We were entering into a frustration that was bigger than the few days we were going to be there. It was obvious we couldn’t solve every problem, but the true value lay in making a dent and encouraging the teachers. Our real mission was to bolster the inherent value of teachers through engaging them in strategic learning and planning. Uplifted teachers perform more highly. That high performance leads to improved educational quality and in turn raises the national esteem for educational pursuits. Education increases autonomy and self-determination. It develops the individual and the system as a whole.

I am humbled to have been a part of ServLife’s presence in Nepal. They choose a slow and steady approach built on mutual respect to address issues with no easy solution. Systemic problems take years of work and study to affect incremental change. I’m so happy that I went on this trip, but I’m happier that there is another one this July.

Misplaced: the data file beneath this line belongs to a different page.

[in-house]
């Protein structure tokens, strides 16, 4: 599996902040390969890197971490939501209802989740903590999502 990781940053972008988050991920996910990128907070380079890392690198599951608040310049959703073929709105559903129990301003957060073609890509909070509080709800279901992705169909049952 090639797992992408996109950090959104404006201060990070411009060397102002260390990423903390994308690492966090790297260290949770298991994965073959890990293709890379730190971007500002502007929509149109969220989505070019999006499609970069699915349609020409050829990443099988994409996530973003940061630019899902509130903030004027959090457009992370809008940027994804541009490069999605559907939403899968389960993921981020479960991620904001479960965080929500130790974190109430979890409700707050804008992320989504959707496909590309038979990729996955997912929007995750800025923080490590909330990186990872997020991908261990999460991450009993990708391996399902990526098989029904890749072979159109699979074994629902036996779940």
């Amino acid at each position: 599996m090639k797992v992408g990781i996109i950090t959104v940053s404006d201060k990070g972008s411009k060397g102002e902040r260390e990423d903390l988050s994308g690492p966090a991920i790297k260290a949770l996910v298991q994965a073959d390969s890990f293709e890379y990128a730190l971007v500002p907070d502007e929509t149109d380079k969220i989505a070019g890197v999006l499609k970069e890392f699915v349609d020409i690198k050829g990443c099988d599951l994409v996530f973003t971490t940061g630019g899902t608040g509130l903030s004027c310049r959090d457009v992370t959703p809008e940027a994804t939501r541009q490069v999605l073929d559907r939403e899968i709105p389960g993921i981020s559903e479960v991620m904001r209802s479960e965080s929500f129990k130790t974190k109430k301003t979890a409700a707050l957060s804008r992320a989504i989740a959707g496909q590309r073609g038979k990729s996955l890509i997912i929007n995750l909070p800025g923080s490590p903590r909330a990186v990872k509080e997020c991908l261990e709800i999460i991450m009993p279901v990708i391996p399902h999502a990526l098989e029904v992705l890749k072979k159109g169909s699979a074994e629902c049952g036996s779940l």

Posted on June 25, 2016 | Tags: , , , , , , , , , , , , , , , , , ,

Building global community can be writing a letter to an orphan, providing a small loan to a family in a village or praying for the church to grow around the world. For Pastor John Free from Boerne, Texas it meant flying to the other side of the world to get to know their sponsored pastor, Mansing. Pastor Free and a team from Currey Creek Baptist Church traveled to Nepal with ServLife, and after teaching at our annual Pastors’ Conference in Kathmandu, they set out on the journey of a lifetime. They followed Pastor Mansing to his home base in the Himalayas, traveling like locals to see where the ministry of church planting in an unreached area goes from theory to reality.

“The trip was – it’s crazy!” Pastor Free described. “It’s a 13 hour bus ride over less than ideal roads, but it was good to experience it and then even to go on from there up into the mountains. At that point it’s not theory, it’s real. This is where the ministry of ServLife [happens]. This is where the rubber meets the road.”